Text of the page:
4. Fight UTIs


    Urinary tract infections (UTIs) are caused by bacteria that take hold and grow inside the urinary tract, causing an infection. Symptoms don't always present themselves, but can include the strong, persistent urge to urinate, strong-smelling urine, and pelvic pain in women. In fact, UTIs are 10 times more common among women than men, and more than 50 percent of women will have at least one UTI during their lifetime, according to the University of Maryland Medical Center.

    You've probably heard that cranberries can help fight UTIs — with doctors often recommending either eating the fruit or drinking cranberry juice. That's because cranberries contain compounds that prevent bacteria from sticking to bladder walls. Similarly, blueberries can help ward off UTIs. Like cranberries, blueberries contain substances that inhibit bacteria from binding to bladder tissue. Eating antioxidant-rich foods like blueberries can help reduce symptoms.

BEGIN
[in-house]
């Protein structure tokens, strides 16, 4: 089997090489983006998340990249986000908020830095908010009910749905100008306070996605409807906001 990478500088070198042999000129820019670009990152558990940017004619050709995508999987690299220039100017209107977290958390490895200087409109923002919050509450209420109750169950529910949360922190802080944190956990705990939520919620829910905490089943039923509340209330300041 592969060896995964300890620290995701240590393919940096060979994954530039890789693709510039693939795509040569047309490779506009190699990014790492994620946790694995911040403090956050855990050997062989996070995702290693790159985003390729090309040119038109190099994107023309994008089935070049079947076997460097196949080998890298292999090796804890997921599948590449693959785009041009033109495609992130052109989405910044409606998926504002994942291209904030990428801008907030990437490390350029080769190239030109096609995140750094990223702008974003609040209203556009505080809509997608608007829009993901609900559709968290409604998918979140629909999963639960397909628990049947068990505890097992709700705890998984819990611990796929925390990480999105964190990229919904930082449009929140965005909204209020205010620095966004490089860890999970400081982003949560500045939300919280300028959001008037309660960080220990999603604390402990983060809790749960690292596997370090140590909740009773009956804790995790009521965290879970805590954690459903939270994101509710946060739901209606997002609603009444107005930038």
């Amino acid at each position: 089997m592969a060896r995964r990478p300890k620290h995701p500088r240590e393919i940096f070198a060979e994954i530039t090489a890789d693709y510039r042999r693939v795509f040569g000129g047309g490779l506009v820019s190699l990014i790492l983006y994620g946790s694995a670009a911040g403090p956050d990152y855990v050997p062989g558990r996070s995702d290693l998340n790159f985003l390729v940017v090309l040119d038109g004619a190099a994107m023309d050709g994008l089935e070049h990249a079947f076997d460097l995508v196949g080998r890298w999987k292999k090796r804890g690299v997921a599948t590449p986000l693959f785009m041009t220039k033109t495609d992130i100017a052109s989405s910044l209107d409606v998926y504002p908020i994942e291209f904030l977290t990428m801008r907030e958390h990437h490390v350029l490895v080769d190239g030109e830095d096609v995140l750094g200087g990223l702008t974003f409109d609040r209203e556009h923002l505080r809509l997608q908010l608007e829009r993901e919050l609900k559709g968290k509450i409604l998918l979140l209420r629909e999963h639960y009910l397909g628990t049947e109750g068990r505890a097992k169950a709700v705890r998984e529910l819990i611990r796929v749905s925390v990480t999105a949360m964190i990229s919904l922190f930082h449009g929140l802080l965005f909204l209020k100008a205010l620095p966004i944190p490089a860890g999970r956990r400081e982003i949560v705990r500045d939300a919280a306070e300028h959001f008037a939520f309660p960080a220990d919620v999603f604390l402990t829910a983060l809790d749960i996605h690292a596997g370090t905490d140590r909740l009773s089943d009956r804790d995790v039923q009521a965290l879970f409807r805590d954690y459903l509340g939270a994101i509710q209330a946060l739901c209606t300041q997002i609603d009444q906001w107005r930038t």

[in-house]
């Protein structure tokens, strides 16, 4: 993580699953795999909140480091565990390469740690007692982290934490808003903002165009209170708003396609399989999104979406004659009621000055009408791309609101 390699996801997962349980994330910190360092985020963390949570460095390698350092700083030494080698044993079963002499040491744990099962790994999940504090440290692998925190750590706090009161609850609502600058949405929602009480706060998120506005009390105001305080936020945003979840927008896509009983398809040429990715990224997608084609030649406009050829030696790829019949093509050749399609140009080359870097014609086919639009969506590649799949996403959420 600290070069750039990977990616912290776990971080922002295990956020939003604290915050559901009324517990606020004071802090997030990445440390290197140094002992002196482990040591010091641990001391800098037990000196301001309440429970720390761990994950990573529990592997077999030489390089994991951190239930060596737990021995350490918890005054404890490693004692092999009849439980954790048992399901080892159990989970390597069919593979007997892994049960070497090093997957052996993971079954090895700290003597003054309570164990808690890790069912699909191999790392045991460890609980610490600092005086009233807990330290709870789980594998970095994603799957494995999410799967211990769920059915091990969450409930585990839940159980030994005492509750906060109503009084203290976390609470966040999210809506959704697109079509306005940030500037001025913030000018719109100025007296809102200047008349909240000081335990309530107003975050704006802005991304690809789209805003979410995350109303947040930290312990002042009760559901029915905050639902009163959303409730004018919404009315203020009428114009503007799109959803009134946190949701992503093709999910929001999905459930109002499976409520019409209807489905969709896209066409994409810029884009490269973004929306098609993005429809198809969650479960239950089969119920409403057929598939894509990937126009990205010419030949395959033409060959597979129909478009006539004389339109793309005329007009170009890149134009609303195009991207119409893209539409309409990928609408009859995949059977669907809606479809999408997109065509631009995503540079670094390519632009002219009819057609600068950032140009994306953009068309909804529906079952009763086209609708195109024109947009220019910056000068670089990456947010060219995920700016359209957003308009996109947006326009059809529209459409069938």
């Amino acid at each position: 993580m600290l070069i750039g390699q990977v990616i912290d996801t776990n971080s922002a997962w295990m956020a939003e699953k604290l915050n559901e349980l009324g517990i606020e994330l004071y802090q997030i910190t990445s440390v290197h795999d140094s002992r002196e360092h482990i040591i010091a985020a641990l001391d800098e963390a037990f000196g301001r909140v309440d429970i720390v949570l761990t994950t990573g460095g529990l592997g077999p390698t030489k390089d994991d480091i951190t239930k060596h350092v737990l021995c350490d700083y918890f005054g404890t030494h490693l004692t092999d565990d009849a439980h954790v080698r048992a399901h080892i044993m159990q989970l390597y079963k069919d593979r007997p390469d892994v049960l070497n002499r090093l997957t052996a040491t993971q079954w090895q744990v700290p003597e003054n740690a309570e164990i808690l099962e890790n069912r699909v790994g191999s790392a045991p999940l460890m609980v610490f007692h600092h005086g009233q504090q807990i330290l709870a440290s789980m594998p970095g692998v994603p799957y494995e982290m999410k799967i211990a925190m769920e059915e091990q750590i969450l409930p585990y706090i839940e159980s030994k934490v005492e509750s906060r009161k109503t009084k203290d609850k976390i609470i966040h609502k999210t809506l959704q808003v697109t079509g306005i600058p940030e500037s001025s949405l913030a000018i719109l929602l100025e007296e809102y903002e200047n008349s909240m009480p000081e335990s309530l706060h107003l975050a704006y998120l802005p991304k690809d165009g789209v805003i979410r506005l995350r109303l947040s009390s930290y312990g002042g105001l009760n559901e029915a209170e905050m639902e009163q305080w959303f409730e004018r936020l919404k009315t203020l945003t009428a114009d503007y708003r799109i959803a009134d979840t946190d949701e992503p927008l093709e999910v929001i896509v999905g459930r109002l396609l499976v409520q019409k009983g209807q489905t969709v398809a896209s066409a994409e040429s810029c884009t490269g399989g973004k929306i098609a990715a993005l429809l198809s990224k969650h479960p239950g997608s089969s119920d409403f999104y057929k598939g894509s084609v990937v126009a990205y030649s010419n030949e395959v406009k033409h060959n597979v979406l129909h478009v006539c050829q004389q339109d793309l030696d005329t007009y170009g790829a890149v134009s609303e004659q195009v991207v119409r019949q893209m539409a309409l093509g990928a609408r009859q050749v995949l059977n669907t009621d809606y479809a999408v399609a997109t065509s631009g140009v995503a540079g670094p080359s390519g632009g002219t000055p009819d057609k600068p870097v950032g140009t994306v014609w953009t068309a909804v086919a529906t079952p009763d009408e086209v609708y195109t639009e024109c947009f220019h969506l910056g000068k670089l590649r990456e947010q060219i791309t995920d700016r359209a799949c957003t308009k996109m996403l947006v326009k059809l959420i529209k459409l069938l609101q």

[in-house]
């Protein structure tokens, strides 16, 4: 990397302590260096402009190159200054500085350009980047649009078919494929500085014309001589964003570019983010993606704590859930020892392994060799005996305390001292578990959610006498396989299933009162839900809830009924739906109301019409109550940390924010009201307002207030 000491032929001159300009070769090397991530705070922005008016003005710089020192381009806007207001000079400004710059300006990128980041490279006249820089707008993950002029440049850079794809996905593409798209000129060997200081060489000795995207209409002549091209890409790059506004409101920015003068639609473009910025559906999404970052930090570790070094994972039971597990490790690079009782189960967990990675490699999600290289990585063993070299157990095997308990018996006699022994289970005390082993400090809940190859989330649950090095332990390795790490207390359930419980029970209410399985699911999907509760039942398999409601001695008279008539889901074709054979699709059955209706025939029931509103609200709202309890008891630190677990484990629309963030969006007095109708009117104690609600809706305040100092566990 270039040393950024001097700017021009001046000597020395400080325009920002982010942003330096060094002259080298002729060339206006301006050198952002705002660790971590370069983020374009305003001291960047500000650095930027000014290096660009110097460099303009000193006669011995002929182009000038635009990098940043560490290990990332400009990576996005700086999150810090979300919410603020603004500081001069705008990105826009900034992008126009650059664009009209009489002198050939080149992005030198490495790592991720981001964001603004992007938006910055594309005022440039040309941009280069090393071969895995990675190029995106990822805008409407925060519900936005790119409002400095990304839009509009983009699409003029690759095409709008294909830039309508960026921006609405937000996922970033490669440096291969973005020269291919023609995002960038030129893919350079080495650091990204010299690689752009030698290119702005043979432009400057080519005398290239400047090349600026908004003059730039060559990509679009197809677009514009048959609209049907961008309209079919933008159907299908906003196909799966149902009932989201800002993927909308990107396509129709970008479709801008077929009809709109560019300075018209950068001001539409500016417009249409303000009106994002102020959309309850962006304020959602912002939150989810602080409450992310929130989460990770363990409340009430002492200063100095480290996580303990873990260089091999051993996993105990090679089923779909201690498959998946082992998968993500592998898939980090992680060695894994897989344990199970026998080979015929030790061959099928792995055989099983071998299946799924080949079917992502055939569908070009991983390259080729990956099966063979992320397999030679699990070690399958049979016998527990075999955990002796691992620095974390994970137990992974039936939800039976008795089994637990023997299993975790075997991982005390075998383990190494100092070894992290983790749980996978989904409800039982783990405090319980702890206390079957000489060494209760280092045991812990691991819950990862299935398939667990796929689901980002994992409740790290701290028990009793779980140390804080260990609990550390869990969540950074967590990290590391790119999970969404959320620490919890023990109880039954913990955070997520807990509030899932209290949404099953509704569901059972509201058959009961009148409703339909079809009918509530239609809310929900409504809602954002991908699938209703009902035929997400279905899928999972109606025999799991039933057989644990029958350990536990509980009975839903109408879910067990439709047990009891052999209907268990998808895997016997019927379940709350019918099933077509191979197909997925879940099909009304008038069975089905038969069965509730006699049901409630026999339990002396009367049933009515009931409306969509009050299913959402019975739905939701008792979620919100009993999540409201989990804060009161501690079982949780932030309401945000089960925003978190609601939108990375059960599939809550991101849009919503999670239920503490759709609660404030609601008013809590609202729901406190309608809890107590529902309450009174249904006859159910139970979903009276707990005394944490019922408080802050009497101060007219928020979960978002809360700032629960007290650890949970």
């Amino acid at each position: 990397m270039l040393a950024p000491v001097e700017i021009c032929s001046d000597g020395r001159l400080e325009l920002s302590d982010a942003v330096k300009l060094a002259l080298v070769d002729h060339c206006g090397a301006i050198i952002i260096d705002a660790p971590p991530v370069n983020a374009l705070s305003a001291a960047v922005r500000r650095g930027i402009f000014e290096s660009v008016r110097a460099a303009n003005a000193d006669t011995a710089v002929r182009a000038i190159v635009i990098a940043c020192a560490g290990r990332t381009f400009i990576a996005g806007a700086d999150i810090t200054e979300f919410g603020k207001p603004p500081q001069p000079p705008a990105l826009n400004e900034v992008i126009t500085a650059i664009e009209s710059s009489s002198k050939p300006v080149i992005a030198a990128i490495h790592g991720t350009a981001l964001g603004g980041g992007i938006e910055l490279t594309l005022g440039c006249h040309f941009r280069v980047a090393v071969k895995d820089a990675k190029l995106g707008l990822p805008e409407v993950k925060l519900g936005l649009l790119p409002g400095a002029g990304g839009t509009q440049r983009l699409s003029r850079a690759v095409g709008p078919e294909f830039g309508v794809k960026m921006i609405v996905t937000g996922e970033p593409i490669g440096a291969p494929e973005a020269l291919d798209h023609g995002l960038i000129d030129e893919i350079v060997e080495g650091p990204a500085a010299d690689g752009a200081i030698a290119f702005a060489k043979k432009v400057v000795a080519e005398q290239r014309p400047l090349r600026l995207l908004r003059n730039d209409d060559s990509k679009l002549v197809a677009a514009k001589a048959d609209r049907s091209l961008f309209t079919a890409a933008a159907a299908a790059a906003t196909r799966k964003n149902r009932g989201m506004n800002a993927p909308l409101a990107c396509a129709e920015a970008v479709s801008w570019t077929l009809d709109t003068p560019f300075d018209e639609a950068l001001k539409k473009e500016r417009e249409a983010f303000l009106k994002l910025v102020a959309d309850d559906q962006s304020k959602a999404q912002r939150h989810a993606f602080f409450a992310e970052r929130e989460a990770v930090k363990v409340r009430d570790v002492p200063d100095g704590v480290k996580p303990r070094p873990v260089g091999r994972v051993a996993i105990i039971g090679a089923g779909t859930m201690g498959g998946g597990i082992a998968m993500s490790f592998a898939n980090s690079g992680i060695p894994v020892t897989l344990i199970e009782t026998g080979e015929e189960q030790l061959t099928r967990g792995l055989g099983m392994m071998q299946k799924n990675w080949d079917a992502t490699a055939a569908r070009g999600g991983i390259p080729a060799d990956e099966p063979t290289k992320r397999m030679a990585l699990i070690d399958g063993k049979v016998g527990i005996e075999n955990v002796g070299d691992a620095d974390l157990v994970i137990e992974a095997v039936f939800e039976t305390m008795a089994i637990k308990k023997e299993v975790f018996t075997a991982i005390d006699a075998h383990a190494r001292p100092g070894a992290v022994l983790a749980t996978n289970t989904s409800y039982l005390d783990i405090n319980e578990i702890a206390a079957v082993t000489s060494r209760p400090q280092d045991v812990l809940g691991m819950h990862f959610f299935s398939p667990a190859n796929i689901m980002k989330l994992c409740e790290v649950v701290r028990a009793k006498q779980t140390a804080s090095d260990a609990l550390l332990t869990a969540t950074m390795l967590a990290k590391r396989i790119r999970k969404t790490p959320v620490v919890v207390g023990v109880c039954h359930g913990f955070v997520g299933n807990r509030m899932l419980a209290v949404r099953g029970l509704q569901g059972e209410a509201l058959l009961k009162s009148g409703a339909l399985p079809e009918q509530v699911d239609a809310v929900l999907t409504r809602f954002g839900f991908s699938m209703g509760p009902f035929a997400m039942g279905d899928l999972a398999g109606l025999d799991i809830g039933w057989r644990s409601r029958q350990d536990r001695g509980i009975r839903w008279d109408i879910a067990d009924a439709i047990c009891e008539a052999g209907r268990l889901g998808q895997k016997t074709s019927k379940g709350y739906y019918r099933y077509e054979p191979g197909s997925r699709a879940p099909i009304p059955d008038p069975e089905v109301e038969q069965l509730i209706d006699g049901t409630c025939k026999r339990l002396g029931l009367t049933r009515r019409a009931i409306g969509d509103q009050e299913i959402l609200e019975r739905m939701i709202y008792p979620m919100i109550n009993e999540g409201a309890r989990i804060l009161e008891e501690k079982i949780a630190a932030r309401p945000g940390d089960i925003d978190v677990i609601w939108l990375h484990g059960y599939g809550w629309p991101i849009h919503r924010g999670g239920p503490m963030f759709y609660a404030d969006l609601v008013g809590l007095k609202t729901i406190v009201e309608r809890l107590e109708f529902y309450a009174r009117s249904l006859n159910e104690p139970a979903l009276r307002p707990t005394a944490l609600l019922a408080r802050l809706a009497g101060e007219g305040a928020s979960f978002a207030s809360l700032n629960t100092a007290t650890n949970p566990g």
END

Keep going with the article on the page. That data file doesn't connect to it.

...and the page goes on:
5. Boost Brain Health


    Scientists at the USDA research center have been studying the beneficial effects of blueberries on brain function in animal models for over a decade. Through studies with rats, researchers have found that object memory loss, which occurs normally with age, can be prevented and even reversed by feeding blueberries to older rats.

    And in a study of nine human subjects, led by Robert Krikorian and his team at the University of Cincinnati, researchers found that older adults who were given blueberry juice scored higher on memory tests than those receiving a placebo. This study supports continued research on how blueberries may serve as a preventive method for cognitive decline.